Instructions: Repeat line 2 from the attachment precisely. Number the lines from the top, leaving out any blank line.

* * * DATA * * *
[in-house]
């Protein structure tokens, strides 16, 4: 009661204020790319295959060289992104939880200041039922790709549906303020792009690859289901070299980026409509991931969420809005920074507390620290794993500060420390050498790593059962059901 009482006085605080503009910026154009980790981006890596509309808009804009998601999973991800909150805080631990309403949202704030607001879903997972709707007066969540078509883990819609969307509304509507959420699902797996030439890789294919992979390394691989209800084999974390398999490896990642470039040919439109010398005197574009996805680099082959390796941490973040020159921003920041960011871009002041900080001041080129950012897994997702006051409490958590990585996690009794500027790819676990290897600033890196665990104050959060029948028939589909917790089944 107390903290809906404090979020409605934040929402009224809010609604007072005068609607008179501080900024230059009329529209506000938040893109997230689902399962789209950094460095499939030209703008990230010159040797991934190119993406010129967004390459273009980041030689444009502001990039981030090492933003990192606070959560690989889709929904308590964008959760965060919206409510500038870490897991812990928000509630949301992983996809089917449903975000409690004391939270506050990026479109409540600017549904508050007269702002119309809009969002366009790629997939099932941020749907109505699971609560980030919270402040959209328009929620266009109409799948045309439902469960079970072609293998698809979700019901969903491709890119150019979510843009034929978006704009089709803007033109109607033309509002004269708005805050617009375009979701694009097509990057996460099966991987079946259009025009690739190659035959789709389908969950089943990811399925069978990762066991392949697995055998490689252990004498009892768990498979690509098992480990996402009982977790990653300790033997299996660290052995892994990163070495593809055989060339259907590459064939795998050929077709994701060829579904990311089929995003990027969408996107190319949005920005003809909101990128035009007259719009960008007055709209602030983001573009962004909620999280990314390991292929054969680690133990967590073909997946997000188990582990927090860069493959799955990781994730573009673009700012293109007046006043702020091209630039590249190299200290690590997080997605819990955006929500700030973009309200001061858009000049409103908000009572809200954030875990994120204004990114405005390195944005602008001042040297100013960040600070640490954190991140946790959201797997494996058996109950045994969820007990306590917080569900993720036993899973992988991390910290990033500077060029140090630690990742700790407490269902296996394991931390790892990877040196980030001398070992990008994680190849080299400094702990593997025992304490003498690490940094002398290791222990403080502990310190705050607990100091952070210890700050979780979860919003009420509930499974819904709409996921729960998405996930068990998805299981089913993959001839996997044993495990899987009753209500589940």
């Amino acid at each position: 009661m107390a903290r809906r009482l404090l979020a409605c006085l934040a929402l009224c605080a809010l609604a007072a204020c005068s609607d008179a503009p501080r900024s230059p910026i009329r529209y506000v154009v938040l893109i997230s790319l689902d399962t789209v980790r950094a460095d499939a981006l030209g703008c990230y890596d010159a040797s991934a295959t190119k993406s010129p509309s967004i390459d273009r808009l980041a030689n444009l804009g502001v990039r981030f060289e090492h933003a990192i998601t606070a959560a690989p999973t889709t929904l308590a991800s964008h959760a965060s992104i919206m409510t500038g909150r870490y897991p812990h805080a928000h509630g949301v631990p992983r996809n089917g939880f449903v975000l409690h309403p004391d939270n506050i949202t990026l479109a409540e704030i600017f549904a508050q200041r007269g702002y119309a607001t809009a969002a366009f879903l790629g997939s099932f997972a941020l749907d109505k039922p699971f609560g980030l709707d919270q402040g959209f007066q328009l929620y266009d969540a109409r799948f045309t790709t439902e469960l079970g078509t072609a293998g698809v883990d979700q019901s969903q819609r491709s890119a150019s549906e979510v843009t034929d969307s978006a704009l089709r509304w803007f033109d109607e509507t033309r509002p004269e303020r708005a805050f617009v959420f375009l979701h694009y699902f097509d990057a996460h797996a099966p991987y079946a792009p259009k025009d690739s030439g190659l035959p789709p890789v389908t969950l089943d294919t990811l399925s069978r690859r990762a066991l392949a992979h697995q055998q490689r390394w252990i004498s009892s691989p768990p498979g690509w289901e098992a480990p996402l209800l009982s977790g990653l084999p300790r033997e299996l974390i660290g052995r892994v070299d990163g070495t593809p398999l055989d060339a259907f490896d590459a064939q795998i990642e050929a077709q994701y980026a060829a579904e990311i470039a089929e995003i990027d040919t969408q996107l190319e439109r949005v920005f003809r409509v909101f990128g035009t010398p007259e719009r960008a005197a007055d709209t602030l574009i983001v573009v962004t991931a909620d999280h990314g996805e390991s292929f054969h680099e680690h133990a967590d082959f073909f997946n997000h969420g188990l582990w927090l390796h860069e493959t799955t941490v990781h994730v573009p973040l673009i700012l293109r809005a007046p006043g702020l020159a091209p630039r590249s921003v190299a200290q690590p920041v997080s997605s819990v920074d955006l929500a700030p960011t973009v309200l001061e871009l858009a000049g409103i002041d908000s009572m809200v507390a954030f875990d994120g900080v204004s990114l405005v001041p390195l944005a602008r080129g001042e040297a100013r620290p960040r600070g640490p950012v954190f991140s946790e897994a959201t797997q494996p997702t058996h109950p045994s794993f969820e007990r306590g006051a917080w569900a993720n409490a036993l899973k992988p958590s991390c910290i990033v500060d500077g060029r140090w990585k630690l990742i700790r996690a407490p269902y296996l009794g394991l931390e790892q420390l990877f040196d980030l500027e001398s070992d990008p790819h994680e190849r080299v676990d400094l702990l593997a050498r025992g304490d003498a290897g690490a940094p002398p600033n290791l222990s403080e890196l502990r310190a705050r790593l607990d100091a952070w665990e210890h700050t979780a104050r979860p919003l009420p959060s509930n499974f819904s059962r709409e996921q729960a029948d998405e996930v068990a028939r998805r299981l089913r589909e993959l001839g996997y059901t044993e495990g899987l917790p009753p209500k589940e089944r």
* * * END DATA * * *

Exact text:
């Protein structure tokens, strides 16, 4: 009661204020790319295959060289992104939880200041039922790709549906303020792009690859289901070299980026409509991931969420809005920074507390620290794993500060420390050498790593059962059901 009482006085605080503009910026154009980790981006890596509309808009804009998601999973991800909150805080631990309403949202704030607001879903997972709707007066969540078509883990819609969307509304509507959420699902797996030439890789294919992979390394691989209800084999974390398999490896990642470039040919439109010398005197574009996805680099082959390796941490973040020159921003920041960011871009002041900080001041080129950012897994997702006051409490958590990585996690009794500027790819676990290897600033890196665990104050959060029948028939589909917790089944 107390903290809906404090979020409605934040929402009224809010609604007072005068609607008179501080900024230059009329529209506000938040893109997230689902399962789209950094460095499939030209703008990230010159040797991934190119993406010129967004390459273009980041030689444009502001990039981030090492933003990192606070959560690989889709929904308590964008959760965060919206409510500038870490897991812990928000509630949301992983996809089917449903975000409690004391939270506050990026479109409540600017549904508050007269702002119309809009969002366009790629997939099932941020749907109505699971609560980030919270402040959209328009929620266009109409799948045309439902469960079970072609293998698809979700019901969903491709890119150019979510843009034929978006704009089709803007033109109607033309509002004269708005805050617009375009979701694009097509990057996460099966991987079946259009025009690739190659035959789709389908969950089943990811399925069978990762066991392949697995055998490689252990004498009892768990498979690509098992480990996402009982977790990653300790033997299996660290052995892994990163070495593809055989060339259907590459064939795998050929077709994701060829579904990311089929995003990027969408996107190319949005920005003809909101990128035009007259719009960008007055709209602030983001573009962004909620999280990314390991292929054969680690133990967590073909997946997000188990582990927090860069493959799955990781994730573009673009700012293109007046006043702020091209630039590249190299200290690590997080997605819990955006929500700030973009309200001061858009000049409103908000009572809200954030875990994120204004990114405005390195944005602008001042040297100013960040600070640490954190991140946790959201797997494996058996109950045994969820007990306590917080569900993720036993899973992988991390910290990033500077060029140090630690990742700790407490269902296996394991931390790892990877040196980030001398070992990008994680190849080299400094702990593997025992304490003498690490940094002398290791222990403080502990310190705050607990100091952070210890700050979780979860919003009420509930499974819904709409996921729960998405996930068990998805299981089913993959001839996997044993495990899987009753209500589940």